Normally I do this as a series of bullet points, but I only have two things I want to focus on. So let's get right to them.
First, a few of you asked why Roger Torres was substituted out in the 55th minute on Thursday. I couldn't really fit John Hackworth's answer into the video report I put together, so I'll give you the quotes now.
It's purely tactical. I told him when he came off, "This has nothing to do with you, Roger. You played great." And he knew that - we'd talked about at halftime that if we had to make an adjustment, it wouldn't be because of our attacking players not playing well. It would be because of something Toronto had done to change things.
At that point, we thought we'd taken a little bit of a gamble leaving three guys at the back. We felt like we had to get a fourth guy in the back. We were under a little bit of pressure there, we had over 30 minutes to go. So putting Shavar in was the option.
And for Roger, while he brings a ton of creativity - he's a great player - he's 18 years old still. So you make that change knowing that there's some guys on the field that have a little more experience than he does, maybe know how to manage the match a little better.
I also think being on the road had something to do with it. Maybe if the game was somewhere else, Hackworth would have left Torres in for a little longer. I would think Torres will play a full 90 minutes at some point soon. It will be interesting to see when it finally happens.
Now for the main point of discussion today. After you read it, I hope you'll share your thoughts in the comments.
Thursday's game was as physical as we all expected. Each team was whistled for eight fouls, and that's just the number that were called. There were also two yellow cards issued to each side, plus Danny Califf's red card in the 34th minute.
The only call I thought Baldomero Toledo really got wrong was the foul on Chris Seitz that resulted in the game-deciding penalty. I can see why Toledo thought it was a foul from where he was on the field, but Seitz really wasn't late to the ball. In a situation like that, the goalkeeper often gets the benefit of the doubt.
That play aside, I thought Toledo could have whistled even more contact during the game than he did. I'd rather see a ref call everything than nothing, because that's the only way to get players to play soccer instead of hockey.
Yes, that might be unfair to hockey, a sport which I really enjoy watching. But I think it's warranted in this case - and not just because I spent Thursday afternoon at the Hockey Hall of Fame.
Danny Califf's elbow to Julian De Guzman would not have looked out of place at the Wachovia Center or the Air Canada Center, and Califf was rightly sent off for the offense.
Califf told the Union's website that he "made a mistake [Thursday] - and the team paid for my mistake."
Good for him for standing up. But it's still two red cards in three games for the Union, and that doesn't look good.
I usually hate it when people try to interpret soccer as hockey, so I really don't want to go too far with this. But the discussion is worth having, and it has some special relevance to Philadelphia.
We've heard the Union say on many occasions that they want to be a strong, physical team that leaves an impression on opponents. The inference - and sometimes it's been a direct statement - is that the Union want to play a style that appeals to a certain ethos of Philadelphia sports.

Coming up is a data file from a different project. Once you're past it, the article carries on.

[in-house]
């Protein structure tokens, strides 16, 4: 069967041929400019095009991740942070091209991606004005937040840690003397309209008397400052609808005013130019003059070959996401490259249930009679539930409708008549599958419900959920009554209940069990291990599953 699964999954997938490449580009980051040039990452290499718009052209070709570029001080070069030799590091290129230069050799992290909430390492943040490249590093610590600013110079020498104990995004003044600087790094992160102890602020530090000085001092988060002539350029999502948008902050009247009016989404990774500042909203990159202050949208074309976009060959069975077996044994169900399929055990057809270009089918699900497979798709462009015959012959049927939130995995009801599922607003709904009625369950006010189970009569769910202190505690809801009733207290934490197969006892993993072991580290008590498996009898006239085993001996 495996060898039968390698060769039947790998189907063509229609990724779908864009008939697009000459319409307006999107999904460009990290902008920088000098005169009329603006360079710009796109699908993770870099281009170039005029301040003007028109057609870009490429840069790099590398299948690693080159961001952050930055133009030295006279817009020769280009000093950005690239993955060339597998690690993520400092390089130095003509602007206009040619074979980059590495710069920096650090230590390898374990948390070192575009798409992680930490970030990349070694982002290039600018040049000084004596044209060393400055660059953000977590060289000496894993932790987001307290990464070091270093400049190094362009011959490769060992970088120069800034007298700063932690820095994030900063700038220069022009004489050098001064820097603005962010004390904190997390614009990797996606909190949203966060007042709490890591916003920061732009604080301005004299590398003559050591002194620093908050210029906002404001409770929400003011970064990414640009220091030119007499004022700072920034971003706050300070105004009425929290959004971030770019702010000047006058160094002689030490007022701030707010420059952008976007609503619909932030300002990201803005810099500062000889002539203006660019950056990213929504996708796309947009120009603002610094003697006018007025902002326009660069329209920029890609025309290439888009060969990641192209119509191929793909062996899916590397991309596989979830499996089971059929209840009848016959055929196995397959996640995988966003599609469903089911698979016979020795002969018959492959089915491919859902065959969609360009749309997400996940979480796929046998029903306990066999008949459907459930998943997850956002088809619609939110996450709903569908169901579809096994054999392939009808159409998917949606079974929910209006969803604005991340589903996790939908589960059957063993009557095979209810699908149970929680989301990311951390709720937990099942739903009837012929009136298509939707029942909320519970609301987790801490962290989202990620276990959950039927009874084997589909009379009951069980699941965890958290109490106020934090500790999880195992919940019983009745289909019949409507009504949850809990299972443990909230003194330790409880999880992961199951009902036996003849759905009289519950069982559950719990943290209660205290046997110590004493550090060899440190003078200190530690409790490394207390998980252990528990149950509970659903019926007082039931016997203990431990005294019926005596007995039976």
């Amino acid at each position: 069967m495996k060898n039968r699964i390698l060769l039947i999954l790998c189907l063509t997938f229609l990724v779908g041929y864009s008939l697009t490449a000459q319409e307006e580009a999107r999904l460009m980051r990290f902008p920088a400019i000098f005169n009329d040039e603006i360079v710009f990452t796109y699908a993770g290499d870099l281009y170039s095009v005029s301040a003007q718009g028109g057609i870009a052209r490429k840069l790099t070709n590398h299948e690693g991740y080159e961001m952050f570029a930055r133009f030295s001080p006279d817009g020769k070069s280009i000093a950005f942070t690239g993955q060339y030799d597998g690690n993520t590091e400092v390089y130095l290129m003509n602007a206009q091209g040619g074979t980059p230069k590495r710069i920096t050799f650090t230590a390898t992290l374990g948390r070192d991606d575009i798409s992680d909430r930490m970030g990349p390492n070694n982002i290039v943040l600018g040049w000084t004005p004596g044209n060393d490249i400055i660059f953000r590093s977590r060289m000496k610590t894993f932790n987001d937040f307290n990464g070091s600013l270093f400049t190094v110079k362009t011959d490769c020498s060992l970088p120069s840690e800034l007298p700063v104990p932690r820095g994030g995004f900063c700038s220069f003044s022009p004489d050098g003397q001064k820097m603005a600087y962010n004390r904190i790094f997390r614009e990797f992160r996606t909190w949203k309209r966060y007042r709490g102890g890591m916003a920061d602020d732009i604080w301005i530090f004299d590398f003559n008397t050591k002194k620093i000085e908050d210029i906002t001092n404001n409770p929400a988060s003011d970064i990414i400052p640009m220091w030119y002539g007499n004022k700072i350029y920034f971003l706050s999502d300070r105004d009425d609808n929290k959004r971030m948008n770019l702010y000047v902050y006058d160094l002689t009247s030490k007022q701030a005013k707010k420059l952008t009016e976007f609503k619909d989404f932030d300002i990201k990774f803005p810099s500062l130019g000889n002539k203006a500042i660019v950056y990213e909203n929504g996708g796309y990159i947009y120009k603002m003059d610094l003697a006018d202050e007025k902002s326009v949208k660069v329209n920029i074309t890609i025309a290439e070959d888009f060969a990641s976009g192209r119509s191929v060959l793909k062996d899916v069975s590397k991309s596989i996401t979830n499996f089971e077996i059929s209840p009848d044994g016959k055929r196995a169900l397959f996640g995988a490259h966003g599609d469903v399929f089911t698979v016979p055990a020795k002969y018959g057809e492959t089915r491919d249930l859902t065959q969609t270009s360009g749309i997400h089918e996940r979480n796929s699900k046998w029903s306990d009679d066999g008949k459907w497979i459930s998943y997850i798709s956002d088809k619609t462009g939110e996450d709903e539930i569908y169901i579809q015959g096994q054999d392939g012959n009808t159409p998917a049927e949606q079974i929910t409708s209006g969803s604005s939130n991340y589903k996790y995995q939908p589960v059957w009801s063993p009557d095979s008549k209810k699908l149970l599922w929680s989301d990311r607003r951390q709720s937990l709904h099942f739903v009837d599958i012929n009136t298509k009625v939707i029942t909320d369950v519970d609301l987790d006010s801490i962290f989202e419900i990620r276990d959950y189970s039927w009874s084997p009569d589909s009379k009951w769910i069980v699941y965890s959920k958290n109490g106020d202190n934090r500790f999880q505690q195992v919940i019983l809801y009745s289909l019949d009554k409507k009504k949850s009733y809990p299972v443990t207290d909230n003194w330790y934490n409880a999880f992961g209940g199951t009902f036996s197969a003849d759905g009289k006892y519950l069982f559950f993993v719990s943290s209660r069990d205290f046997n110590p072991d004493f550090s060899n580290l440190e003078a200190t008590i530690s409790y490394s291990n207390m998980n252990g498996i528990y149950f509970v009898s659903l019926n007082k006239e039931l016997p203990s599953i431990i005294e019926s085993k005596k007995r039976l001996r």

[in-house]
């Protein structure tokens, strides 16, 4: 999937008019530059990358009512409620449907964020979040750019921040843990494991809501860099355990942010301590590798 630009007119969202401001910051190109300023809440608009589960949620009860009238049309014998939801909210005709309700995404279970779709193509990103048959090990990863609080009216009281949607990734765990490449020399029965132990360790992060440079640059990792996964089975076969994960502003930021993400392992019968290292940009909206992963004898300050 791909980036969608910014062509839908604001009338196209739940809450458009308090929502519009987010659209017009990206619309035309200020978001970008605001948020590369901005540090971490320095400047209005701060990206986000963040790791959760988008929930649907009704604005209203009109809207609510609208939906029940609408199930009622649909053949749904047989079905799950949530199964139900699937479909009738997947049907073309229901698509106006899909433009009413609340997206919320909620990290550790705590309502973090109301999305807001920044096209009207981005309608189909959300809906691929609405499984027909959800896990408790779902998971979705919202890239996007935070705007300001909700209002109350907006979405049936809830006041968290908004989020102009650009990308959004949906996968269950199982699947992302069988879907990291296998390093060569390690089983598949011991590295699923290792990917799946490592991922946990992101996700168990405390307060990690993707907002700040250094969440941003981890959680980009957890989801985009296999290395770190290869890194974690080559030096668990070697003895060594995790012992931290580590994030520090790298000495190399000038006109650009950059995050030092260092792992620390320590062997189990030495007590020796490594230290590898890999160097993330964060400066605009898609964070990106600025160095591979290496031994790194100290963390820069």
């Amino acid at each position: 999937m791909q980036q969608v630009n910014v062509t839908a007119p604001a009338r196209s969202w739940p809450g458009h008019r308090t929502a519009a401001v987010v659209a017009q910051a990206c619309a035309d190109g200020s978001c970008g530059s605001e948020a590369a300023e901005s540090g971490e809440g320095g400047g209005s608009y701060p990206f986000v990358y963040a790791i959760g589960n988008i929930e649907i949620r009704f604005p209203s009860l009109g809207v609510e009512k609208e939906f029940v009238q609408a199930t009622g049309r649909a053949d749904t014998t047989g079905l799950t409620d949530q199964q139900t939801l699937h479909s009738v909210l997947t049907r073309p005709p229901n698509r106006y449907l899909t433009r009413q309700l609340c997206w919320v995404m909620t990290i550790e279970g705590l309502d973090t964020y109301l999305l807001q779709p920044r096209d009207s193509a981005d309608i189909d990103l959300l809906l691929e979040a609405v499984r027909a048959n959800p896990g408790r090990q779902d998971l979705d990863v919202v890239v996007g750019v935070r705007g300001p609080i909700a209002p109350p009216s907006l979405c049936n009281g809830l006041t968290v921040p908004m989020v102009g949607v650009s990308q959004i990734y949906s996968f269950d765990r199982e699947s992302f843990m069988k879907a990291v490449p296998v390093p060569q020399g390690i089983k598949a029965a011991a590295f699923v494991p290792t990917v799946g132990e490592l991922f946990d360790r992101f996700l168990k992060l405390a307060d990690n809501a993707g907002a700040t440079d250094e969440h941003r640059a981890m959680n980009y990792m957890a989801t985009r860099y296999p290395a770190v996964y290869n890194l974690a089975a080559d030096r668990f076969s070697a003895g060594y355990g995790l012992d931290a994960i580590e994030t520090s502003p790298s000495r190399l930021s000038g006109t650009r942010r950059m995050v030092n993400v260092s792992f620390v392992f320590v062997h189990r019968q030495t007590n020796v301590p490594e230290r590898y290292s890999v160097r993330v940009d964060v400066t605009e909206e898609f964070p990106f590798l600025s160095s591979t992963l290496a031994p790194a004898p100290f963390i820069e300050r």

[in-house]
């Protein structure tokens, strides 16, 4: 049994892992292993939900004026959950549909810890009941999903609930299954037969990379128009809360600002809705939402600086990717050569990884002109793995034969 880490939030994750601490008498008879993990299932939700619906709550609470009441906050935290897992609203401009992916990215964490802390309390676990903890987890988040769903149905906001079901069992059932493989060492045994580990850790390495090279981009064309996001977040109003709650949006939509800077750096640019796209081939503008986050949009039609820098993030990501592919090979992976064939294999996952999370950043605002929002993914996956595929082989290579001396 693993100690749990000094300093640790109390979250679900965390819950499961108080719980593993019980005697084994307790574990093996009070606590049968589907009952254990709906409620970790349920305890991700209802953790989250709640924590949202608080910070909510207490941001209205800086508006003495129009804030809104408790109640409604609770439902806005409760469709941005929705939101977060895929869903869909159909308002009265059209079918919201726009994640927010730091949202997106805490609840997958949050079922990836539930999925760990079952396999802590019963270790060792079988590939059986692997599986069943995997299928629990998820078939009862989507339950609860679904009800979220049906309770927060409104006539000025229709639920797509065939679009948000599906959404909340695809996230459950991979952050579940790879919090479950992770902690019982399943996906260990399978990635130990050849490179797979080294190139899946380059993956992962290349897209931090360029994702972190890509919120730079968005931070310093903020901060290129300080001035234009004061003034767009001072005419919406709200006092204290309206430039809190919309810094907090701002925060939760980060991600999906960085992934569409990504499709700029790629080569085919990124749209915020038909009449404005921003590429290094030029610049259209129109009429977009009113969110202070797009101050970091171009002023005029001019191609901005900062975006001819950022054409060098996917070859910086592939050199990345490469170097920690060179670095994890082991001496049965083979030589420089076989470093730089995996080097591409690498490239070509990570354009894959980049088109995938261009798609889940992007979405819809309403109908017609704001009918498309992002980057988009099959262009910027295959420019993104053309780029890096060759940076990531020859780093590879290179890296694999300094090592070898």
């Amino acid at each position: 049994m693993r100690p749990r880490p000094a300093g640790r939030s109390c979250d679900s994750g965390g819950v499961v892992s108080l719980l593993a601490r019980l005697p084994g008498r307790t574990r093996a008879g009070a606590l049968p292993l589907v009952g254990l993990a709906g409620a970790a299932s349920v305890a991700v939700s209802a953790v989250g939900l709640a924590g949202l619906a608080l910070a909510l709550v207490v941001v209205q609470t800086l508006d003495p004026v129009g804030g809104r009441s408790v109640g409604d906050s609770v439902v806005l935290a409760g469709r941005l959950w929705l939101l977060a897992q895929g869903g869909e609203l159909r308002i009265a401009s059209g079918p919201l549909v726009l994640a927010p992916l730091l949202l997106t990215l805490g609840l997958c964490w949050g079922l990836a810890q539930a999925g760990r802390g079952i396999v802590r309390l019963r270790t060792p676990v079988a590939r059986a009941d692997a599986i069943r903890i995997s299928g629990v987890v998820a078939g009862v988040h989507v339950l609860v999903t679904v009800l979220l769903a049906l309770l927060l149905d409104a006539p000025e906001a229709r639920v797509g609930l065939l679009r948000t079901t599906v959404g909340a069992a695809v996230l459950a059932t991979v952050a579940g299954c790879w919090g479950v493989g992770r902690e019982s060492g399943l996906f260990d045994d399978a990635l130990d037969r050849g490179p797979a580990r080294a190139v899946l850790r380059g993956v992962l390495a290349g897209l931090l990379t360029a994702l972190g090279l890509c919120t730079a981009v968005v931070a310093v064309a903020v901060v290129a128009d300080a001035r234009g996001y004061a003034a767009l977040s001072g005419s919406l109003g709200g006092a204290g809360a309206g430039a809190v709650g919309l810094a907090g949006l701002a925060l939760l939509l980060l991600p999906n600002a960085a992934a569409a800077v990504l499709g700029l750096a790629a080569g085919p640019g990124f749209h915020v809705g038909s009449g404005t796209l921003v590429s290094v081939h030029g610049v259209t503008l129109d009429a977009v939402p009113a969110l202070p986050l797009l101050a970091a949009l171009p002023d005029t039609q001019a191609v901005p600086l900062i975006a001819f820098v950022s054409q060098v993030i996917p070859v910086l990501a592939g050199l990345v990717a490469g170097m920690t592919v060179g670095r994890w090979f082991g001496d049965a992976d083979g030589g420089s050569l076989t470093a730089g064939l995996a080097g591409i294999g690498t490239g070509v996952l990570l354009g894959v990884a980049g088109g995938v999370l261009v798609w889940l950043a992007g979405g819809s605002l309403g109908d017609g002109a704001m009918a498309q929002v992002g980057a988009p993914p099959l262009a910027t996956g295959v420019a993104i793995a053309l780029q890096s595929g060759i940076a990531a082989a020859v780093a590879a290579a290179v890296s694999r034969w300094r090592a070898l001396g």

But just as hockey can be entertaining without fisticuffs, soccer is a much better game when skill on the ball is emphasized over physicality. Just as importantly, it has yet to be proven that skill and winning are mutually exclusive in soccer.
We've all seen by now that the Union are capable of playing some pretty entertaining stuff when they want to. In Cristian Arrieta, Fred, Roger Torres and the forwards, Peter Nowak has a stable of players who play well on the ball and with each other.
Just look at Jordan Harvey's goal Thursday. His finish was preceded by a string of six passes that covered almost the entire length of the pitch. There were a few nice through balls, a one-touch pass by Sebastien Le Toux, and of course Roger Torres' spectacular chip into the box that Harvey slammed home.
Of course a team needs a strong defense, and an expansion team might need that even more because of its lack of experience playing together. But as you watch the Union, think about other teams you've seen that emphasize strength and power in similar ways.
The first one that comes to mind for me is England's national team. We hear all the time from English players about the importance of courage and heart and getting stuck in to tackles and all that. But it hasn't gotten them much success in the last 44 years. English teams have dominated the Champions League in recent years, but with rosters full of players from across the globe.
I don't think this is an unfair criticism. The Union have done some good things so far, and will get better as the players get more experience together. But I worry that the team's emphasis on physicality is going to cause problems in the long run.
John Hackworth was asked after Thursday's game whether he thought the team had already established a reputation in the eyes of referees. Hackworth said he couldn't answer the question, and the reasons for that are obvious.
If I were a Union fan, I wouldn't be worried about the team's reputation at this point in the year. What I would be worried about is whether the style this team is playing is really the best way to go about it.
And I might think of another team we hear a lot about that has a similar reputation.
But I really am sick of the hockey references.